In git, ever want to ignore a tracked file that’s in the repository?
This happened to me recently where a commit added an innocent
.pryrc, to the repository when the project
At the time, the
.pryrc file did not matter to me. “It looks like a
sensible file for everyone in the project to have.”
When I started to have errors like this:
I started to investigate the issue. I really like having debugging right in Emacs!
Source of Issue
I found out the issue turned out to be a configuration within
file, specifically, A gem called
SpiritHands. Even the
project page lists the error:
NOTE Pry-coolline is currently disabled by default because it doesn't support full Readline Vi and Emacs emulation. If you really want live syntax highlighting anyhow without full Readline support, specify SpiritHands.coolline=true in ~/.pryrc after require 'spirit_hands'. Also, consider contributing a coolline/pry-coolline PR/fork if you must have this functionality.
I just needed to set the
SpiritHands.coolline = false and things
would be fine, right!?
Well, that change solved my problem, but another problem arose because
everytime I run:
git status, this is the result.
Oh, since this change is just for me, some team members use a regular terminal for debugging, so they will want to have this option to be different from me.
No problem, let’s just add the
.pryrc file to the
so I don’t commit it by accident:
When I run:
$ git status, I get:
Huh?! What gives?? Why are changes to this file still displayed! The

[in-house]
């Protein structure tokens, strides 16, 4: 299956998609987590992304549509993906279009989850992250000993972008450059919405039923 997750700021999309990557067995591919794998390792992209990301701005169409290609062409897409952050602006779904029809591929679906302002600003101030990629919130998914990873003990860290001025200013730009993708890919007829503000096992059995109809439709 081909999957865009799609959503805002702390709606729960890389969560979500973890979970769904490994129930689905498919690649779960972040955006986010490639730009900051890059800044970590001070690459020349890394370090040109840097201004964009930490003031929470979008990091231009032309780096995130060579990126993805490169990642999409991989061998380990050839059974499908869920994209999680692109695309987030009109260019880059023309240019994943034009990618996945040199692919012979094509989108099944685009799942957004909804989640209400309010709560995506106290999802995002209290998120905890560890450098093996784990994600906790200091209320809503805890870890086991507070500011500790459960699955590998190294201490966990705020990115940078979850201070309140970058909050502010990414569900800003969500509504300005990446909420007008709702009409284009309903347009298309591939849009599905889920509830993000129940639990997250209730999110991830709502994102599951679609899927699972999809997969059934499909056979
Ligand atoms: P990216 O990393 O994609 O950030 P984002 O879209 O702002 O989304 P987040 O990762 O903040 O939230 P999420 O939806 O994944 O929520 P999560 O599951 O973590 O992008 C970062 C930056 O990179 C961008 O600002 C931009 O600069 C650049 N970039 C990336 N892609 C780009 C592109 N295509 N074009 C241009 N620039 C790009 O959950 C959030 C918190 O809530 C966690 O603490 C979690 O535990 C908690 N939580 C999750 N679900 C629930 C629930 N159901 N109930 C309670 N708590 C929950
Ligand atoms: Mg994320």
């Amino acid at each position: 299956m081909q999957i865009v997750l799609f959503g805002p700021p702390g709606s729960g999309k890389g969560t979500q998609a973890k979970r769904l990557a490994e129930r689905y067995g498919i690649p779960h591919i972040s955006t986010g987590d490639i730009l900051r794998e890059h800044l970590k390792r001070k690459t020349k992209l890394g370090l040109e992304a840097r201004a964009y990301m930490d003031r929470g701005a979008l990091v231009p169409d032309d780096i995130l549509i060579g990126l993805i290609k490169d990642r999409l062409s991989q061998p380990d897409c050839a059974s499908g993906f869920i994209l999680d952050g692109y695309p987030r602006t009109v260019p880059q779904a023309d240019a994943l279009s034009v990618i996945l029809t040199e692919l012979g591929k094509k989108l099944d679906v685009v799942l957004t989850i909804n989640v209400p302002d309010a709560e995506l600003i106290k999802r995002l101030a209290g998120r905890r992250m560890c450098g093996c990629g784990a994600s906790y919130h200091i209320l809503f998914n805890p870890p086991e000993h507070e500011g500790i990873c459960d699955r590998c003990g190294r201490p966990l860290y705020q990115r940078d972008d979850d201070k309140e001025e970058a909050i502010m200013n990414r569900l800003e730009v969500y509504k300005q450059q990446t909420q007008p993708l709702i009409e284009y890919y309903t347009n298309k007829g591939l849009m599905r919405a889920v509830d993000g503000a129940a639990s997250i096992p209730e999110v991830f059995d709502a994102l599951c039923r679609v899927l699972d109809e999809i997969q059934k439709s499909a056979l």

.pryrc entry is in the
Understanding git more
I found this explantion on my current situation:
.gitignore will prevent untracked files from being added (without an add -f) to the set of files tracked by git, however git will continue to track any files that are already being tracked.
Well, once a file is in the git repository, git will continue to track
it, even if it’s specified in
So, how do I get git to start ignoring a file?
Remove the file from git using:
$ git rm --cached. This removes the
file from the system and staged the commit which is a kind of
$ git status reports:
and the system lists: ,
No more file, so I’ll restore it later.
After committing this change to the git repository, git can start ignoring this file. Let’s make a quick commit to test:
When adding the file back:
Now I can have my own version of
false, and everyone can have their own configuration.
Aaaah, life is better.
So, to ignore a tracked file in git, one must:
- remove the file
- add the file to the
- commit the change of the file removal and the update
- resurrect the file
- continue working
Whew… so the real lesson is:
Don't commit any file to the repository unless it's absolutely necessary!
Yes, even configuration files. Why? Because removing it is much harder than I thought. This file taught me that pain!